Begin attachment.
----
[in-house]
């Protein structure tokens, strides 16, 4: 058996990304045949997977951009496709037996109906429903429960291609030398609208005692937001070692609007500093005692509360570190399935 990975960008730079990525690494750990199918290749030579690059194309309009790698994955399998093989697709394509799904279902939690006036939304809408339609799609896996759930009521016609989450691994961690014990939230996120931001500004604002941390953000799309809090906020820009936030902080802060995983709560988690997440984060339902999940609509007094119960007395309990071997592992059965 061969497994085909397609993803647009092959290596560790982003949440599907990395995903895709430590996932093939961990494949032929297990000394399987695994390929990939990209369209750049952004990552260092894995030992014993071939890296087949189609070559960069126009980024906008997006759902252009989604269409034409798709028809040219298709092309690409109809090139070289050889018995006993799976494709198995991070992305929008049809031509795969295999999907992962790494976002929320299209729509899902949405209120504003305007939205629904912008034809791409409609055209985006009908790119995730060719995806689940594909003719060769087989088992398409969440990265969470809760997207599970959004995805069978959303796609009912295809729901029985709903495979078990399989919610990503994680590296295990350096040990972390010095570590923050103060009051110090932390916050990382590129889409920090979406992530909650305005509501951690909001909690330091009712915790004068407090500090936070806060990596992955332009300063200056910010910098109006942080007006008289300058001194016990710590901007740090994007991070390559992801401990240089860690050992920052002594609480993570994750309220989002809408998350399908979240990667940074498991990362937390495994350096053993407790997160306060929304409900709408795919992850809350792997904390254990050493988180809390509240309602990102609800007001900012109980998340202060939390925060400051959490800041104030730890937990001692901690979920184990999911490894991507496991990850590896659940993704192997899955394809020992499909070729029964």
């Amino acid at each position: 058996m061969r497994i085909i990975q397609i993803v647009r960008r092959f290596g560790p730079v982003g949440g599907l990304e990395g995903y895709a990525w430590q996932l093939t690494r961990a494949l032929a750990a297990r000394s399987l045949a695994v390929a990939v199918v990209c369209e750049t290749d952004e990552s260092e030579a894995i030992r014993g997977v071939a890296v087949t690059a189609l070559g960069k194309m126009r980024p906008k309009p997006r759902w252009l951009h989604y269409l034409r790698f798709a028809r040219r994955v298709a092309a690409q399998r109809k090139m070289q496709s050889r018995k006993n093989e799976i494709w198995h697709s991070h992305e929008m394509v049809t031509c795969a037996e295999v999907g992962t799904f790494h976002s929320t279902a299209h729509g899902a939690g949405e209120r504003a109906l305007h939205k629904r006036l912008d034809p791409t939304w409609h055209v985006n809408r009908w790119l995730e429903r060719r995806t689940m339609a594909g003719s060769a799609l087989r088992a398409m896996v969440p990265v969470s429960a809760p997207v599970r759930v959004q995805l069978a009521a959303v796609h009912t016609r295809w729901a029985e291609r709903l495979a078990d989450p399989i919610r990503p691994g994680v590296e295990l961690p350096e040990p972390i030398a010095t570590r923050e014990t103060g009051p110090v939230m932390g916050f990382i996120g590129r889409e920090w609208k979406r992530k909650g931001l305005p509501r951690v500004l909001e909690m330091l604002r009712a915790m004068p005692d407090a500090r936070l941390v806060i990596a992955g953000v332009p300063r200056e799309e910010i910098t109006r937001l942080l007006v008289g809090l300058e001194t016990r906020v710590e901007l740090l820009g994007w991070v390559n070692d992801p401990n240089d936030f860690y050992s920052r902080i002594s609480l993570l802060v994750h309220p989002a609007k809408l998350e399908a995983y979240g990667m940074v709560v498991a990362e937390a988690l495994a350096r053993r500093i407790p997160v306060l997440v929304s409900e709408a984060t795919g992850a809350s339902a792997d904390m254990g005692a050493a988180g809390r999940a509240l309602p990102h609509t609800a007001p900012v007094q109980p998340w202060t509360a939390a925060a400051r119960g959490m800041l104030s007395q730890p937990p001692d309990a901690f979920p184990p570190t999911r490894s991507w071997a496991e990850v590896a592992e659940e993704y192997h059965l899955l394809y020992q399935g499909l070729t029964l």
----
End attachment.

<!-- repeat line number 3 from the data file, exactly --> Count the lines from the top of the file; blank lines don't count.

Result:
């Amino acid at each position: 058996m061969r497994i085909i990975q397609i993803v647009r960008r092959f290596g560790p730079v982003g949440g599907l990304e990395g995903y895709a990525w430590q996932l093939t690494r961990a494949l032929a750990a297990r000394s399987l045949a695994v390929a990939v199918v990209c369209e750049t290749d952004e990552s260092e030579a894995i030992r014993g997977v071939a890296v087949t690059a189609l070559g960069k194309m126009r980024p906008k309009p997006r759902w252009l951009h989604y269409l034409r790698f798709a028809r040219r994955v298709a092309a690409q399998r109809k090139m070289q496709s050889r018995k006993n093989e799976i494709w198995h697709s991070h992305e929008m394509v049809t031509c795969a037996e295999v999907g992962t799904f790494h976002s929320t279902a299209h729509g899902a939690g949405e209120r504003a109906l305007h939205k629904r006036l912008d034809p791409t939304w409609h055209v985006n809408r009908w790119l995730e429903r060719r995806t689940m339609a594909g003719s060769a799609l087989r088992a398409m896996v969440p990265v969470s429960a809760p997207v599970r759930v959004q995805l069978a009521a959303v796609h009912t016609r295809w729901a029985e291609r709903l495979a078990d989450p399989i919610r990503p691994g994680v590296e295990l961690p350096e040990p972390i030398a010095t570590r923050e014990t103060g009051p110090v939230m932390g916050f990382i996120g590129r889409e920090w609208k979406r992530k909650g931001l305005p509501r951690v500004l909001e909690m330091l604002r009712a915790m004068p005692d407090a500090r936070l941390v806060i990596a992955g953000v332009p300063r200056e799309e910010i910098t109006r937001l942080l007006v008289g809090l300058e001194t016990r906020v710590e901007l740090l820009g994007w991070v390559n070692d992801p401990n240089d936030f860690y050992s920052r902080i002594s609480l993570l802060v994750h309220p989002a609007k809408l998350e399908a995983y979240g990667m940074v709560v498991a990362e937390a988690l495994a350096r053993r500093i407790p997160v306060l997440v929304s409900e709408a984060t795919g992850a809350s339902a792997d904390m254990g005692a050493a988180g809390r999940a509240l309602p990102h609509t609800a007001p900012v007094q109980p998340w202060t509360a939390a925060a400051r119960g959490m800041l104030s007395q730890p937990p001692d309990a901690f979920p184990p570190t999911r490894s991507w071997a496991e990850v590896a592992e659940e993704y192997h059965l899955l394809y020992q399935g499909l070729t029964l």